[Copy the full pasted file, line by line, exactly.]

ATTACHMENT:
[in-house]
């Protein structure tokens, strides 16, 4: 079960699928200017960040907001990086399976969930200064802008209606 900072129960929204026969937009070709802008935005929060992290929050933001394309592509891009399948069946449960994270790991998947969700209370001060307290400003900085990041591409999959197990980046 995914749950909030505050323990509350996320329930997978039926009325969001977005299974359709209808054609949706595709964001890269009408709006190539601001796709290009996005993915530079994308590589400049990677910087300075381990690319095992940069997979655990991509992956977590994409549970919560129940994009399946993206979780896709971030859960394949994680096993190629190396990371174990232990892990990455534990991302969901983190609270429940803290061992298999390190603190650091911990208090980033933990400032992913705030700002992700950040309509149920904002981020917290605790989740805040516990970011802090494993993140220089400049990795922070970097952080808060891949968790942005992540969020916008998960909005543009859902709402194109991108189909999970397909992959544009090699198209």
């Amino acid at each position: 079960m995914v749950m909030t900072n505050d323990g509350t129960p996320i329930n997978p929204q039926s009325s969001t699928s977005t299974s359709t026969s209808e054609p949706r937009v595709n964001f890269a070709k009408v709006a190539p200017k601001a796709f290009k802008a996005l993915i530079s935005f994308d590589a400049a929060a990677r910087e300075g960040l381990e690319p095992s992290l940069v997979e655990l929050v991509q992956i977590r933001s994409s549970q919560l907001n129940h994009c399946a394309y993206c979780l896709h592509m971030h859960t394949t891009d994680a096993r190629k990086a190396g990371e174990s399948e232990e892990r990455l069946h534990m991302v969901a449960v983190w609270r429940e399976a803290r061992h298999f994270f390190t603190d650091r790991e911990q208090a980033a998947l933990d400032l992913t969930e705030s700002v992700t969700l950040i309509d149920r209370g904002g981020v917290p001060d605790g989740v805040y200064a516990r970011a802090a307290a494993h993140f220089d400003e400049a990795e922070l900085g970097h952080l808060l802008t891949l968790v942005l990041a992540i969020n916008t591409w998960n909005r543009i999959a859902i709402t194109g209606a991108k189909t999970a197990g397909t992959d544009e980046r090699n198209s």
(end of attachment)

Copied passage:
[in-house]
């Protein structure tokens, strides 16, 4: 079960699928200017960040907001990086399976969930200064802008209606 900072129960929204026969937009070709802008935005929060992290929050933001394309592509891009399948069946449960994270790991998947969700209370001060307290400003900085990041591409999959197990980046 995914749950909030505050323990509350996320329930997978039926009325969001977005299974359709209808054609949706595709964001890269009408709006190539601001796709290009996005993915530079994308590589400049990677910087300075381990690319095992940069997979655990991509992956977590994409549970919560129940994009399946993206979780896709971030859960394949994680096993190629190396990371174990232990892990990455534990991302969901983190609270429940803290061992298999390190603190650091911990208090980033933990400032992913705030700002992700950040309509149920904002981020917290605790989740805040516990970011802090494993993140220089400049990795922070970097952080808060891949968790942005992540969020916008998960909005543009859902709402194109991108189909999970397909992959544009090699198209």
């Amino acid at each position: 079960m995914v749950m909030t900072n505050d323990g509350t129960p996320i329930n997978p929204q039926s009325s969001t699928s977005t299974s359709t026969s209808e054609p949706r937009v595709n964001f890269a070709k009408v709006a190539p200017k601001a796709f290009k802008a996005l993915i530079s935005f994308d590589a400049a929060a990677r910087e300075g960040l381990e690319p095992s992290l940069v997979e655990l929050v991509q992956i977590r933001s994409s549970q919560l907001n129940h994009c399946a394309y993206c979780l896709h592509m971030h859960t394949t891009d994680a096993r190629k990086a190396g990371e174990s399948e232990e892990r990455l069946h534990m991302v969901a449960v983190w609270r429940e399976a803290r061992h298999f994270f390190t603190d650091r790991e911990q208090a980033a998947l933990d400032l992913t969930e705030s700002v992700t969700l950040i309509d149920r209370g904002g981020v917290p001060d605790g989740v805040y200064a516990r970011a802090a307290a494993h993140f220089d400003e400049a990795e922070l900085g970097h952080l808060l802008t891949l968790v942005l990041a992540i969020n916008t591409w998960n909005r543009i999959a859902i709402t194109g209606a991108k189909t999970a197990g397909t992959d544009e980046r090699n198209s």